2968 search Results for: datebook

  • Hans Aaker

    At the turn of the 19th century, Hans Aaker was Moorhead’s leading prohibitionist, although he is best remembered for founding Aaker’s Business College in Fargo. A man of many endeavors, Aaker also served nearly a decade as Concordia College president before running for mayor of Moorhead, hoping to clean up “the Wickedest City in the [...]

  • The Motive Was Revenge

    A terrible tragedy took place on this date in 1913 near Ray, North Dakota. Three people were brutally shot down. The motive seems to have been revenge. The Dillon family farmed near Ray, in Williams County in western North Dakota. It was the second marriage for Mrs. Dillon. She earlier was married to Maurice Culbertson, [...]

  • ND Lynchings

    On this date in 1882, even before it became a state, North Dakota experienced its first known lynching. Unfortunately, it was not to be the last. Perhaps even more unfortunate, is what eventually happened to the mobs of vigilantes who perpetrated these crimes. The scene is the city jailhouse in Grand Forks, ND. Locked up [...]

  • Wrought Iron Cross Cemeteries

    Beginning in the 1870s, a new group of immigrants began arriving in the United States. The newcomers were from Central Europe and Russia, but they spoke German. These ‘Germans from Russia’ were ethnically German, and had fled their villages on the Russian steppes to seek freedom overseas. Thanks in large part to the Homestead Act, [...]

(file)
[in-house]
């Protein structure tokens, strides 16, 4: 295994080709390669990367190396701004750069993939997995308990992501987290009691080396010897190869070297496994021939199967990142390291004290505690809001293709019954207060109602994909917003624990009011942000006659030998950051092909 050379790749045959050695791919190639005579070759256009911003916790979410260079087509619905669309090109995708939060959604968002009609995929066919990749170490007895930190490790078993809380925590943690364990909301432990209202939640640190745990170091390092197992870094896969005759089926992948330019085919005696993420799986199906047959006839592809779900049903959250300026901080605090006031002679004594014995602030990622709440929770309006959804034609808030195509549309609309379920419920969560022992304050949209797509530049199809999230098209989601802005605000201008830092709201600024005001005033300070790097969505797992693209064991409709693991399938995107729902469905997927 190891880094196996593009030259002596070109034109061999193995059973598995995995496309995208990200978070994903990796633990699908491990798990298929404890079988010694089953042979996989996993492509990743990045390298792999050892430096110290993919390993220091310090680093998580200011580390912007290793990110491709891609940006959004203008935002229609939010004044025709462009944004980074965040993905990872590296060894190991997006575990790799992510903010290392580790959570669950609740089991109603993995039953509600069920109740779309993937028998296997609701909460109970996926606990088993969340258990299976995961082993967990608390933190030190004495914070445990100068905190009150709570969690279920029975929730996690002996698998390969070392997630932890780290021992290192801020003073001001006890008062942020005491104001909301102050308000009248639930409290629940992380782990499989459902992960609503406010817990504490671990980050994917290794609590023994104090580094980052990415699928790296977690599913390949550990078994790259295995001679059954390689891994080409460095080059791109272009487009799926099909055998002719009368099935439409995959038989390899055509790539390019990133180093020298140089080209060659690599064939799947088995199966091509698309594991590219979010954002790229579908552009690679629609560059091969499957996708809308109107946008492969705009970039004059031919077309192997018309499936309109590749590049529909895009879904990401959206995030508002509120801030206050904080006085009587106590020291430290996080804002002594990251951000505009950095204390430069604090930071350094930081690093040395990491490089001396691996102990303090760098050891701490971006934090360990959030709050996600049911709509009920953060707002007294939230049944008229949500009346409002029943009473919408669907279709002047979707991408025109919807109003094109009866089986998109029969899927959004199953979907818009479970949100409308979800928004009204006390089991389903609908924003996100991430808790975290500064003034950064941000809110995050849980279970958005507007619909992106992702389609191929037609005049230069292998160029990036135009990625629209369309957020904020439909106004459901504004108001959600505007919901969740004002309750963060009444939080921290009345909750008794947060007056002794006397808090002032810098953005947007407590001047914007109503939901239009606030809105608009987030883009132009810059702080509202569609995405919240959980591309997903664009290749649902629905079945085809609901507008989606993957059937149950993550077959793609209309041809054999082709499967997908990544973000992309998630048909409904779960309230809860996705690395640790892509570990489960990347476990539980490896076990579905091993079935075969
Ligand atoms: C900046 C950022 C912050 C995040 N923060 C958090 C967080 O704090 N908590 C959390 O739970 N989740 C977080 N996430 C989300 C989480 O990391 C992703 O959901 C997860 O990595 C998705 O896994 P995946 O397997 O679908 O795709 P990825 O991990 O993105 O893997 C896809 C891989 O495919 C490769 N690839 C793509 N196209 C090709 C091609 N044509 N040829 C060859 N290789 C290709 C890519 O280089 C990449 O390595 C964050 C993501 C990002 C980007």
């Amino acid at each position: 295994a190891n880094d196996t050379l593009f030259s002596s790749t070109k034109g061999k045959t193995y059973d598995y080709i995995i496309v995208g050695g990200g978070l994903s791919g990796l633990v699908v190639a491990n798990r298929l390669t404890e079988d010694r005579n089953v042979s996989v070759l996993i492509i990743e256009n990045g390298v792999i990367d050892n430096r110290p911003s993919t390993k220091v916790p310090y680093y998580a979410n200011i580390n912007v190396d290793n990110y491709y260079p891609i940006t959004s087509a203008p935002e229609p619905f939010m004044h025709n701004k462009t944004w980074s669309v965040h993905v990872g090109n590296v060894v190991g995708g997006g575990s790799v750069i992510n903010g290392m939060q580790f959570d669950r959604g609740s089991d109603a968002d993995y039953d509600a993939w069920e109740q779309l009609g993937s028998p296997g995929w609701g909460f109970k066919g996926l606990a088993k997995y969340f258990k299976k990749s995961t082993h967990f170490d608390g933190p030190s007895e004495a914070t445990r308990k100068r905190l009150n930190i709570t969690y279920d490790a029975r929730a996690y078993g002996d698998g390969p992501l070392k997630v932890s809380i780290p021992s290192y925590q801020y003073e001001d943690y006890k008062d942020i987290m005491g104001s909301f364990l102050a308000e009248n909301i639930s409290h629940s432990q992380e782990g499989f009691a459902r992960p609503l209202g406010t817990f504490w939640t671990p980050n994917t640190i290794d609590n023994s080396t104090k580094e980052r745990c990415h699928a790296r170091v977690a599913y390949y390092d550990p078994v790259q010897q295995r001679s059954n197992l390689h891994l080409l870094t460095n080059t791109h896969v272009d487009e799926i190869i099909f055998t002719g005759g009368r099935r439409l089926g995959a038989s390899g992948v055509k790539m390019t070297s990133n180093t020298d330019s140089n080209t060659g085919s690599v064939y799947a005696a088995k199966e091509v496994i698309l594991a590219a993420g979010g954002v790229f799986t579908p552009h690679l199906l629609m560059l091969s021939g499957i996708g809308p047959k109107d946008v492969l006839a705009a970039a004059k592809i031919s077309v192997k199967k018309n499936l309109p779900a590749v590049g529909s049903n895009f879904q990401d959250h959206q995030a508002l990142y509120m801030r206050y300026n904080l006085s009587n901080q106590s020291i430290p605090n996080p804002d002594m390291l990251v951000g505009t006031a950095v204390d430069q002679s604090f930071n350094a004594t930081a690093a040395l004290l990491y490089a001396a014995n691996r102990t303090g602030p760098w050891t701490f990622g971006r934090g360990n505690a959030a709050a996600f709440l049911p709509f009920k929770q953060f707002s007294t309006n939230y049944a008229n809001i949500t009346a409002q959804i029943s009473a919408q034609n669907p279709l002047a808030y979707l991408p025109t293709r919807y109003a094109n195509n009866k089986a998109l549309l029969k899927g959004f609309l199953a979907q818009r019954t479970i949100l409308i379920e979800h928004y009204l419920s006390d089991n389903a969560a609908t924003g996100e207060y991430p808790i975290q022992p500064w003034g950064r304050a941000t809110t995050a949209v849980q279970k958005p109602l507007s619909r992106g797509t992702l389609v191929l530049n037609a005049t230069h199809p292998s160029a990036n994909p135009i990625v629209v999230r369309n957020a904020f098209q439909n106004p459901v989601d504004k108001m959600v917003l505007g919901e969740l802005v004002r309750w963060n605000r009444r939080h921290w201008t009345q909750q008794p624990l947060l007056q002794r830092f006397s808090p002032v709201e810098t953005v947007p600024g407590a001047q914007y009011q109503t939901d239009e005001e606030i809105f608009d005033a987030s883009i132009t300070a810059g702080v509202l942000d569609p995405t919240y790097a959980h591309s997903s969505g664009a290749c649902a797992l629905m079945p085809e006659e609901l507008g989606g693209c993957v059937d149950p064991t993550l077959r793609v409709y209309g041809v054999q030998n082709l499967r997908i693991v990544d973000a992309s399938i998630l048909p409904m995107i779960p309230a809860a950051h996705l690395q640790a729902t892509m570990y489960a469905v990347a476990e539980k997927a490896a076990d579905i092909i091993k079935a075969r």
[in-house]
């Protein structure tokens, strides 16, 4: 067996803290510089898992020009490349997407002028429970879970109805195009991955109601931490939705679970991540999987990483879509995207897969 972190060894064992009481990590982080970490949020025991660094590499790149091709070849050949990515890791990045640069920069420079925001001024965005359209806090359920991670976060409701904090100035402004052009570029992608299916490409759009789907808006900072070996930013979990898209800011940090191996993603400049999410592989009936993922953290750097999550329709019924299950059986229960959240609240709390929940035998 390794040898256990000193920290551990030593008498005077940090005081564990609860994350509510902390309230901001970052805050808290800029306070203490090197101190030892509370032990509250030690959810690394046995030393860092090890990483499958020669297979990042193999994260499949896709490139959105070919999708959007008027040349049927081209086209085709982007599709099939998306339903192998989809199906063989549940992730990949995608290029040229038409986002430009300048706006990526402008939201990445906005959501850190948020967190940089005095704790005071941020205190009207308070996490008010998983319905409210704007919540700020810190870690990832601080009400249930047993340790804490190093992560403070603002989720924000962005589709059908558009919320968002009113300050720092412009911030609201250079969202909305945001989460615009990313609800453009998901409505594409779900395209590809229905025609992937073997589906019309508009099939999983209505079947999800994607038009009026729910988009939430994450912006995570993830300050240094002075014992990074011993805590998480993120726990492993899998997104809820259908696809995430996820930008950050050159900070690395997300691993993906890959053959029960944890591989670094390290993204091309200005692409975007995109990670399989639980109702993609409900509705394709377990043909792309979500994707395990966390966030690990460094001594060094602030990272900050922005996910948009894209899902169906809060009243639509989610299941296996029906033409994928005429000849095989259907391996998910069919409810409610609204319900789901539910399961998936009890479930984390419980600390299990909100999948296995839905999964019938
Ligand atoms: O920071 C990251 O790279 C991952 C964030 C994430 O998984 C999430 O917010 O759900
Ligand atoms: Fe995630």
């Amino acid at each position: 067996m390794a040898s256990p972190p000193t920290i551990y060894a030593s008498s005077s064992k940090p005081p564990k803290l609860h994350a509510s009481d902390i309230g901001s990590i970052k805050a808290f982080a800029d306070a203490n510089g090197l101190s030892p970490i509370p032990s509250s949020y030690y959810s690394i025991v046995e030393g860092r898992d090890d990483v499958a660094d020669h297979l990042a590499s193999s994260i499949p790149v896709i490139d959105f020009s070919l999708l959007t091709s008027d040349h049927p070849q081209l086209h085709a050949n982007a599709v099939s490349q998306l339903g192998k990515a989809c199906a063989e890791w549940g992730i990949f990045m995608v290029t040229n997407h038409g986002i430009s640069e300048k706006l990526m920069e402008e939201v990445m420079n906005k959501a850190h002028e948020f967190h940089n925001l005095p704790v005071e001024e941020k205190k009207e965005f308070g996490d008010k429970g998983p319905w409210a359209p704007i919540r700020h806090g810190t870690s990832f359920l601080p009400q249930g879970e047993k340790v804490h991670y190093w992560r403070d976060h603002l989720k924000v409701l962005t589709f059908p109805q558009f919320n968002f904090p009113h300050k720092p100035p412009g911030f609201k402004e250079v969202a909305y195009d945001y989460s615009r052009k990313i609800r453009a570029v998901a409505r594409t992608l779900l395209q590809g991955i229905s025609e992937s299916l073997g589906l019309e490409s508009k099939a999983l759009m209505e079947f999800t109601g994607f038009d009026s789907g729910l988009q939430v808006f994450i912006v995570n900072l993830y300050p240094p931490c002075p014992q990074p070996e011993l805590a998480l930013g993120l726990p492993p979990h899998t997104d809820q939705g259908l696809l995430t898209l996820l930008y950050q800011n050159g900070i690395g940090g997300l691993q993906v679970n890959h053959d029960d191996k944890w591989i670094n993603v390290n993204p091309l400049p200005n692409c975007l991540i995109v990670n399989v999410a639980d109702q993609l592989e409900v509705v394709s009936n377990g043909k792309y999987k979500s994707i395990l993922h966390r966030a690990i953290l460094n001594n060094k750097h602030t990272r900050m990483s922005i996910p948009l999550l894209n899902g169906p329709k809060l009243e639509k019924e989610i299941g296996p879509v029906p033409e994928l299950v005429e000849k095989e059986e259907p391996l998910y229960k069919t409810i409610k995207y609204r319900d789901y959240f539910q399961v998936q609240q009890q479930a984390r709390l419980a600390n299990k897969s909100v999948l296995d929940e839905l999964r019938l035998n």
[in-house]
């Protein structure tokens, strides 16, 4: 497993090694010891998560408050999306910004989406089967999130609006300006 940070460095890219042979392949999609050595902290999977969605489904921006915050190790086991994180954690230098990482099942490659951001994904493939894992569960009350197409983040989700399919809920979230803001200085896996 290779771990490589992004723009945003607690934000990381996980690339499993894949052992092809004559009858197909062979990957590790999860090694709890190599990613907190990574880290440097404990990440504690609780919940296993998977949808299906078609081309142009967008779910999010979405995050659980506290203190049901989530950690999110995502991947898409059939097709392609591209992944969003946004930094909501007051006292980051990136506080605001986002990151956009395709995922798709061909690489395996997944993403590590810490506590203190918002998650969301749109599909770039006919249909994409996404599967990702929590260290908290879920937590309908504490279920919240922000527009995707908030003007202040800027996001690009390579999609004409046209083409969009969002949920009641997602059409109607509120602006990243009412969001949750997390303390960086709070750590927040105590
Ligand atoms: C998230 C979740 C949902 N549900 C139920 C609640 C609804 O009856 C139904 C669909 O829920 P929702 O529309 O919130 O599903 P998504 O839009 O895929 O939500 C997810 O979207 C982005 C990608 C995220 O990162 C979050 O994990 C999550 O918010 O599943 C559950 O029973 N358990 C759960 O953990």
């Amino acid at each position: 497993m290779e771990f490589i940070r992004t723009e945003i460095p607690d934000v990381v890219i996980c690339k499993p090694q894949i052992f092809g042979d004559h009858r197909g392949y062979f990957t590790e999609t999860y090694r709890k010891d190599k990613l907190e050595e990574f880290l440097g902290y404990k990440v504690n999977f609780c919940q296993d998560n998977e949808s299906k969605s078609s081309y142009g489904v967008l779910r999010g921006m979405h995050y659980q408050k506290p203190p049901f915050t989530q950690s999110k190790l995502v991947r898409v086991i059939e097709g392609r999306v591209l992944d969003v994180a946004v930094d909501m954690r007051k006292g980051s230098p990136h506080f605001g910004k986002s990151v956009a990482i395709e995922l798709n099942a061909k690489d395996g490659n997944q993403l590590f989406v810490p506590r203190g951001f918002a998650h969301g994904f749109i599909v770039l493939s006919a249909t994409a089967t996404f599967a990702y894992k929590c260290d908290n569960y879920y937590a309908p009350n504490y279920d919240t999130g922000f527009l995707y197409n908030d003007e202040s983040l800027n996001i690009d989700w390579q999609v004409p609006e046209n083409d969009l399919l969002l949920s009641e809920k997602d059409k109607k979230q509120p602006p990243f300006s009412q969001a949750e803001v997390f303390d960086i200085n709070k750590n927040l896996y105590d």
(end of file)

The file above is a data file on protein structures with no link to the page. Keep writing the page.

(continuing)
• A Chance Meeting with JFK

    If you could were able to share a meal and talk a little with anyone you wanted, who would you like to meet with?   On this date in 1960, the Aneta Star reported that John L. Hanson, a native North Dakotan who grew up in Aneta and graduated from the University of North Dakota [...]

  • Fargo’s Red Light District

    Liquor and prostitution appear to go hand in hand, especially if the liquor is illegal. In the early Twentieth Century, most of the residents of Fargo who were prone to imbibe in the spirits of the vine, did so by crossing the bridge to Moorhead where wine and liquor were legal. But if they were [...]

  • Spanish Flu

    As the Spanish Flu swept across the country in 1918, no one was left unaffected. It wasn’t just the infection and possible death of a family member or a friend – each community felt the risk, and the consequences.   One report from Fargo noted that the flu was responsible for nine deaths in Moorhead, [...]